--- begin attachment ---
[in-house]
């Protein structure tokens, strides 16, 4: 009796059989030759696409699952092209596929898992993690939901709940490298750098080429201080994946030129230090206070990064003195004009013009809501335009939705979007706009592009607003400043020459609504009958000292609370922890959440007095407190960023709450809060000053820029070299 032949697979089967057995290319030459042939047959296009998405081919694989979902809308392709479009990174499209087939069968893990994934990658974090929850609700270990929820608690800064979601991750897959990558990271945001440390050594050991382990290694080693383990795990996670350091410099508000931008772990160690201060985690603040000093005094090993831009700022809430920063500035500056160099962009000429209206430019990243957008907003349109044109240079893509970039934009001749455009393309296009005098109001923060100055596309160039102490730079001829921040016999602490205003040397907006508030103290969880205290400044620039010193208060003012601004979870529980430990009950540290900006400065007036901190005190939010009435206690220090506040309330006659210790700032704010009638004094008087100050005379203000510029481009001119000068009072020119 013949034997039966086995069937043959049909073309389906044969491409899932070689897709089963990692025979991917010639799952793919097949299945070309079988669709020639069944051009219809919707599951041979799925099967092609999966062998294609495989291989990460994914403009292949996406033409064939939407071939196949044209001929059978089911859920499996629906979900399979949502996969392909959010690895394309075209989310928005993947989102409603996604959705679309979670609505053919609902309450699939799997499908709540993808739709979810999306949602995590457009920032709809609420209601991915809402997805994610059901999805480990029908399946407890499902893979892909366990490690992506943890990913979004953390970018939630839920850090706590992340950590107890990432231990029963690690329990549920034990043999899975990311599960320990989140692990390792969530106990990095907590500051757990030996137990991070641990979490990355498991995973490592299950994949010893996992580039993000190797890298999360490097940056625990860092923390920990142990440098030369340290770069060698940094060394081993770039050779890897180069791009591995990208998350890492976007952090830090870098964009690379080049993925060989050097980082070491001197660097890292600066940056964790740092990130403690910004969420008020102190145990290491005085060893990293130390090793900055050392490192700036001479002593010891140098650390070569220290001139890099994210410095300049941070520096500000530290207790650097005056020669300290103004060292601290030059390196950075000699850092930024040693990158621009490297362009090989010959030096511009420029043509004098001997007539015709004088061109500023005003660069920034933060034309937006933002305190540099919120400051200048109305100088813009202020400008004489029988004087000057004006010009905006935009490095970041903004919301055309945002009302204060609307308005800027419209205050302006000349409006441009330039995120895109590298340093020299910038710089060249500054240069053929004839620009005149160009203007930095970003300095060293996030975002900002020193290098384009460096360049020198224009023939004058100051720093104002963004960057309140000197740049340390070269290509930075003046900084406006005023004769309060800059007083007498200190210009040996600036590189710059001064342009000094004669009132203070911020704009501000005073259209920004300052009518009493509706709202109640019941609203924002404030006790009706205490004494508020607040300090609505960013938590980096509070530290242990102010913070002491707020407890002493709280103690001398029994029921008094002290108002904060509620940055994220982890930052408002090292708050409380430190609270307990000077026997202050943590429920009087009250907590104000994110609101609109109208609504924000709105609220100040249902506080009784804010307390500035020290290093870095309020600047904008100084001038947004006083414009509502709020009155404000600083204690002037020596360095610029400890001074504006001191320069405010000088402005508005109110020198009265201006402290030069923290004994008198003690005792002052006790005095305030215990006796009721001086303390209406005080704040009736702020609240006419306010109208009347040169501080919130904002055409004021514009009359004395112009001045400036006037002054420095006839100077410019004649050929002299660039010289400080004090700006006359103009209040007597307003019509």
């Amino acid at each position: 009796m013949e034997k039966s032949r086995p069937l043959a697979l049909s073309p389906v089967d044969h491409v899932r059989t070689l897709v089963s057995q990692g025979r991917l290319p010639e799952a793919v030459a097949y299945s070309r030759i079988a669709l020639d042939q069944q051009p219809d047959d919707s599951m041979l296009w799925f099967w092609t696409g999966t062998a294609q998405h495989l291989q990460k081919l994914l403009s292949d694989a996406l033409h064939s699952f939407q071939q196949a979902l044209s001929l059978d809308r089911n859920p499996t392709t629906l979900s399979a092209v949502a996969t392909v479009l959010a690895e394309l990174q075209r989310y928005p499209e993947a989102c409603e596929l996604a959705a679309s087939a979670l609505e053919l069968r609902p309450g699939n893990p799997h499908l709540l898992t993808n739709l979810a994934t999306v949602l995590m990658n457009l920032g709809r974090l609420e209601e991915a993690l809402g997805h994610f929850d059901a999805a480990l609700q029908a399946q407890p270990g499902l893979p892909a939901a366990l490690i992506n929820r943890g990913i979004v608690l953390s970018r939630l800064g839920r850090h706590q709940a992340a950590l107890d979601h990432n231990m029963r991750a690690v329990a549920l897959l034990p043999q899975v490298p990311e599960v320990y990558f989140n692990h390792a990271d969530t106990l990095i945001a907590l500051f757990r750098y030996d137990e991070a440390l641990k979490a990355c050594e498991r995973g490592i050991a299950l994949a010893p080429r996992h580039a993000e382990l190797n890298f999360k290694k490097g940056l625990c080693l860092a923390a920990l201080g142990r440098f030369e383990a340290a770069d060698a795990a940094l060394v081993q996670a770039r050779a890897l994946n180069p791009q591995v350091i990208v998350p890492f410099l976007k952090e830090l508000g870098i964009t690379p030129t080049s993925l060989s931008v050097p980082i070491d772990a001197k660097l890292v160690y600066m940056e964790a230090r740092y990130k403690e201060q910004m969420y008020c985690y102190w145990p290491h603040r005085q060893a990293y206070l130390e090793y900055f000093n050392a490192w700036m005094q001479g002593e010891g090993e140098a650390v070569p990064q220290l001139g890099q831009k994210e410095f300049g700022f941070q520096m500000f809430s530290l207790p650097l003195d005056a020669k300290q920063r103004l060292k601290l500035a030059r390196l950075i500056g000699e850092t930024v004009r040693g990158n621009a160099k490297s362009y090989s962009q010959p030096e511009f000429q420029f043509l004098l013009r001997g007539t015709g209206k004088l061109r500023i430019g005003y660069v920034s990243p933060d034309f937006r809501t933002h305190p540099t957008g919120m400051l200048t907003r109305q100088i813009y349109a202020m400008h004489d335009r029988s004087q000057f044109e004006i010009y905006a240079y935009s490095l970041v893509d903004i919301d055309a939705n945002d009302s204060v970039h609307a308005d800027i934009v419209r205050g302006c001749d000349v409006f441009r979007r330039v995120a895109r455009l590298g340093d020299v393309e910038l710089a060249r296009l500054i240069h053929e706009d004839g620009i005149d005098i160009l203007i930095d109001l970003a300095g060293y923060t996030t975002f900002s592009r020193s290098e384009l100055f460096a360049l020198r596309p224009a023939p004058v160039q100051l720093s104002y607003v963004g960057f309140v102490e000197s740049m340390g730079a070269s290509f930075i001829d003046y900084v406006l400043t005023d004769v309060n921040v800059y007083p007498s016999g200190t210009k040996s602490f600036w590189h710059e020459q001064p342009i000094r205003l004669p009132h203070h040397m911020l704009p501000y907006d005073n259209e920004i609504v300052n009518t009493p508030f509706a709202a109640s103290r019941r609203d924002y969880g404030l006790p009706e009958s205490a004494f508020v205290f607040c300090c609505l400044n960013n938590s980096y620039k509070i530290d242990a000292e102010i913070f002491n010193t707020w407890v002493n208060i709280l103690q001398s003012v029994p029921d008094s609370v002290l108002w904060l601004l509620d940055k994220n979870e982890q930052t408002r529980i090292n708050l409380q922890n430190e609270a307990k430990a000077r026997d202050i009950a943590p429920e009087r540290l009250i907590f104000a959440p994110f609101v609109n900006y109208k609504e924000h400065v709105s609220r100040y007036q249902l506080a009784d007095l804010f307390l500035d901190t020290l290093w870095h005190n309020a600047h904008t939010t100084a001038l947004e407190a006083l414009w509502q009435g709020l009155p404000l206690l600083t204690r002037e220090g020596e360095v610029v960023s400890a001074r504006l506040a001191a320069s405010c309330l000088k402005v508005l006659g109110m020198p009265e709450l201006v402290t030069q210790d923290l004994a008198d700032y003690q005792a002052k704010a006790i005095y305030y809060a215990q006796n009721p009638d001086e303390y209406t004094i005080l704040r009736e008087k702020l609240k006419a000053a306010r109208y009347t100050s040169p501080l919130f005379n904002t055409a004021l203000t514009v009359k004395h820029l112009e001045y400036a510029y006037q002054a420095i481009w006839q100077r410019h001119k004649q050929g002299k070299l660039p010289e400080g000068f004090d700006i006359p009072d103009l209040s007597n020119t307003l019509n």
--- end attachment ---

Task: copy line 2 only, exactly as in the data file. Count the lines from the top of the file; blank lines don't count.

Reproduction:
């Protein structure tokens, strides 16, 4: 009796059989030759696409699952092209596929898992993690939901709940490298750098080429201080994946030129230090206070990064003195004009013009809501335009939705979007706009592009607003400043020459609504009958000292609370922890959440007095407190960023709450809060000053820029070299 032949697979089967057995290319030459042939047959296009998405081919694989979902809308392709479009990174499209087939069968893990994934990658974090929850609700270990929820608690800064979601991750897959990558990271945001440390050594050991382990290694080693383990795990996670350091410099508000931008772990160690201060985690603040000093005094090993831009700022809430920063500035500056160099962009000429209206430019990243957008907003349109044109240079893509970039934009001749455009393309296009005098109001923060100055596309160039102490730079001829921040016999602490205003040397907006508030103290969880205290400044620039010193208060003012601004979870529980430990009950540290900006400065007036901190005190939010009435206690220090506040309330006659210790700032704010009638004094008087100050005379203000510029481009001119000068009072020119 013949034997039966086995069937043959049909073309389906044969491409899932070689897709089963990692025979991917010639799952793919097949299945070309079988669709020639069944051009219809919707599951041979799925099967092609999966062998294609495989291989990460994914403009292949996406033409064939939407071939196949044209001929059978089911859920499996629906979900399979949502996969392909959010690895394309075209989310928005993947989102409603996604959705679309979670609505053919609902309450699939799997499908709540993808739709979810999306949602995590457009920032709809609420209601991915809402997805994610059901999805480990029908399946407890499902893979892909366990490690992506943890990913979004953390970018939630839920850090706590992340950590107890990432231990029963690690329990549920034990043999899975990311599960320990989140692990390792969530106990990095907590500051757990030996137990991070641990979490990355498991995973490592299950994949010893996992580039993000190797890298999360490097940056625990860092923390920990142990440098030369340290770069060698940094060394081993770039050779890897180069791009591995990208998350890492976007952090830090870098964009690379080049993925060989050097980082070491001197660097890292600066940056964790740092990130403690910004969420008020102190145990290491005085060893990293130390090793900055050392490192700036001479002593010891140098650390070569220290001139890099994210410095300049941070520096500000530290207790650097005056020669300290103004060292601290030059390196950075000699850092930024040693990158621009490297362009090989010959030096511009420029043509004098001997007539015709004088061109500023005003660069920034933060034309937006933002305190540099919120400051200048109305100088813009202020400008004489029988004087000057004006010009905006935009490095970041903004919301055309945002009302204060609307308005800027419209205050302006000349409006441009330039995120895109590298340093020299910038710089060249500054240069053929004839620009005149160009203007930095970003300095060293996030975002900002020193290098384009460096360049020198224009023939004058100051720093104002963004960057309140000197740049340390070269290509930075003046900084406006005023004769309060800059007083007498200190210009040996600036590189710059001064342009000094004669009132203070911020704009501000005073259209920004300052009518009493509706709202109640019941609203924002404030006790009706205490004494508020607040300090609505960013938590980096509070530290242990102010913070002491707020407890002493709280103690001398029994029921008094002290108002904060509620940055994220982890930052408002090292708050409380430190609270307990000077026997202050943590429920009087009250907590104000994110609101609109109208609504924000709105609220100040249902506080009784804010307390500035020290290093870095309020600047904008100084001038947004006083414009509502709020009155404000600083204690002037020596360095610029400890001074504006001191320069405010000088402005508005109110020198009265201006402290030069923290004994008198003690005792002052006790005095305030215990006796009721001086303390209406005080704040009736702020609240006419306010109208009347040169501080919130904002055409004021514009009359004395112009001045400036006037002054420095006839100077410019004649050929002299660039010289400080004090700006006359103009209040007597307003019509």